A new study shows how eating red meat -- even if it is low in fat and cholesterol -- can still raise the risk of cardiovascular disease. It's down to a chemical called carnitine, which is also found in energy drinks and sold as a dietary supplement.
RFE/RL correspondent Ron Synovitz spoke about the study's findings with Dr. Sarah Jarvis, a general practitioner in London and a clinical consultant for Patient.co.uk
, where she writes a regular health and wellness blog. Jarvis has a degree in food and human nutrition from Cambridge University and lectures internationally on the risks of cardiovascular disease and cholesterol.
RFE/RL: U.S. scientists led by Stanley Hazen, a cardiovascular specialist at the Cleveland Clinic in Ohio, have published a new study that suggests it is not just eating fatty red meat that raises the risks of a heart attack or a stroke. Can you explain the significance of this new study?
We’ve known for a long time that eating too much red meat can undoubtedly be bad for your health. We think that it increases your risk not just of heart disease but also cancer of the bowel.
Now what we are seeing is that, interestingly, it may not simply be the fat in the red meat. It may be a chemical that is found in red meat – in lean red meat, indeed – called carnitine. This carnitine is broken down by the gut and that kicks off a chain of events that can have an ultimate reaction in the body of increasing cholesterol – and particularly, increasing the level of bad cholesterol and reducing the level of good, so-called heart-healthy cholesterol, within the blood. That significantly increases your risk of heart attack or stroke.
RFE/RL: How is this discovery going to open up the field of research on the risks of cardiovascular disease?
I don’t think there’s any doubt that having identified that carnitine is broken down in the gut to a gas and that is converted in the liver to a chemical called TMAO – which is linked with the buildup of fatty deposits – we will almost certainly be doing a great deal more in terms of research looking into whether or not [carnitine] is really dangerous in itself.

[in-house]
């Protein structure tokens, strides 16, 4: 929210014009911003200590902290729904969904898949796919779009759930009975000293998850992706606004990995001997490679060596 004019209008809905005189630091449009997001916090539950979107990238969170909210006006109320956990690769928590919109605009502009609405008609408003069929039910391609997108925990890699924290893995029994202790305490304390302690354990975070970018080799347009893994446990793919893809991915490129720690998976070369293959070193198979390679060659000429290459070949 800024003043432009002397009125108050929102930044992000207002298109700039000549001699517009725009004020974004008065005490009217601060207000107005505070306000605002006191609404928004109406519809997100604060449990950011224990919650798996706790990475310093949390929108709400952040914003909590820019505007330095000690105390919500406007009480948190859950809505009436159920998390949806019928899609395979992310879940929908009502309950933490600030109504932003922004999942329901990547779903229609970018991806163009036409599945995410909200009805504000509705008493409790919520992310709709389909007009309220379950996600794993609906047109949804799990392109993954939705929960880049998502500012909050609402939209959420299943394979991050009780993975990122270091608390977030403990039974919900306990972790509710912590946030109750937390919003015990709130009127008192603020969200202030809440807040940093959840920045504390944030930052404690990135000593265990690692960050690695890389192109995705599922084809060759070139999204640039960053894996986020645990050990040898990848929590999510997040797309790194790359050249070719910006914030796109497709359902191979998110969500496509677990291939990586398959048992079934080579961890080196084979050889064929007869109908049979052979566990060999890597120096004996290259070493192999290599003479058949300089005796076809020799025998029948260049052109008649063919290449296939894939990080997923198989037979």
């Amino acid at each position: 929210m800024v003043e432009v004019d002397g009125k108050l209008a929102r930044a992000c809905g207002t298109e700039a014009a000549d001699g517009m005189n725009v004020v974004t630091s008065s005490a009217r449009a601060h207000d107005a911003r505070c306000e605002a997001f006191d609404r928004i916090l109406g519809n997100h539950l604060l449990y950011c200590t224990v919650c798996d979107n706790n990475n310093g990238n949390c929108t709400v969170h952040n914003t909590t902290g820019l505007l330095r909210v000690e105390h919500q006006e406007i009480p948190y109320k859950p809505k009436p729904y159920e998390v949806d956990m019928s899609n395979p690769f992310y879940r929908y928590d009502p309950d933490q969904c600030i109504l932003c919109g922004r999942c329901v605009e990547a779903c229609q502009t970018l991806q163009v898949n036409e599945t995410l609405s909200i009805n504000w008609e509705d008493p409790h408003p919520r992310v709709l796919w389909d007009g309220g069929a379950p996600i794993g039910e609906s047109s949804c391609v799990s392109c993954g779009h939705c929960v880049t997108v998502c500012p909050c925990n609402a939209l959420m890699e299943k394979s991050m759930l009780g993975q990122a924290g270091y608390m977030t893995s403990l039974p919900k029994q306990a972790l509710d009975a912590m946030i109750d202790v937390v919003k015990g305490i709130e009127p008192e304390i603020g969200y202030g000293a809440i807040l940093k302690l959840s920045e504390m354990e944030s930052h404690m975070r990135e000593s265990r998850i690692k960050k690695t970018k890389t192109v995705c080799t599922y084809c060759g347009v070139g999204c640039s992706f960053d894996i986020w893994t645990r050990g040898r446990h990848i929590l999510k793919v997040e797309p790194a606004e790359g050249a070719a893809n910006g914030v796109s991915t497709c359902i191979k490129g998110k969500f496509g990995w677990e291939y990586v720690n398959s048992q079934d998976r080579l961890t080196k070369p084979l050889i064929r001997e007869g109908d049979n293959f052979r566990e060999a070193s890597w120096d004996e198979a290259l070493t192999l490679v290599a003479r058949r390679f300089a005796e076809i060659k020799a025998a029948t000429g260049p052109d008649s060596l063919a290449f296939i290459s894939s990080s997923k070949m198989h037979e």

But interestingly, of course, the positive element of this is this may give scientists some indication of new research as to ways that they might be able to reduce cholesterol and reduce the risk of heart disease.
RFE/RL: So if it is the carnitine in red meat that raises the risk of heart problems, that means people who take dietary supplements containing carnitine also could be at risk of harming themselves.
I’m not remotely surprised to hear this bad news. Unfortunately, as a doctor, I regularly get communication from the medicine and health-care regulatory authority telling me about the health dangers of unregulated diet supplements and energy drinks. I have a real concern that people should not be using unregulated dietary supplements.
It is highly unlikely that you are going to get a safe supplement if you buy one online or you buy one that has not been prescribed by your doctor or recommended by a health-care professional. My advice to all of my patients is that they never, under any circumstances, take any dietary supplement that has not been recommended by their doctor.
RFE/RL: It’s ironic that many people take dietary supplements in the hope of improving their health by reducing their weight.
Unfortunately, with unregulated products such as these carnitine supplements, because they are not regulated the people manufacturing them can essentially make any claim that they want. And I have absolutely no doubt that some people are being sold these completely fraudulently on the basis that they will be guaranteed weight loss. They won’t.
RFE/RL: What about energy drinks? As you mentioned, many of them also contain carnitine.
Of course, the point about energy drinks – they’ve become enormously popular largely because they contain fairly significant amounts of caffeine. If they are also taking a lot of energy drinks which contain chemicals which we don’t know about, and which doctors certainly wouldn’t recommend, they may be putting themselves at risk.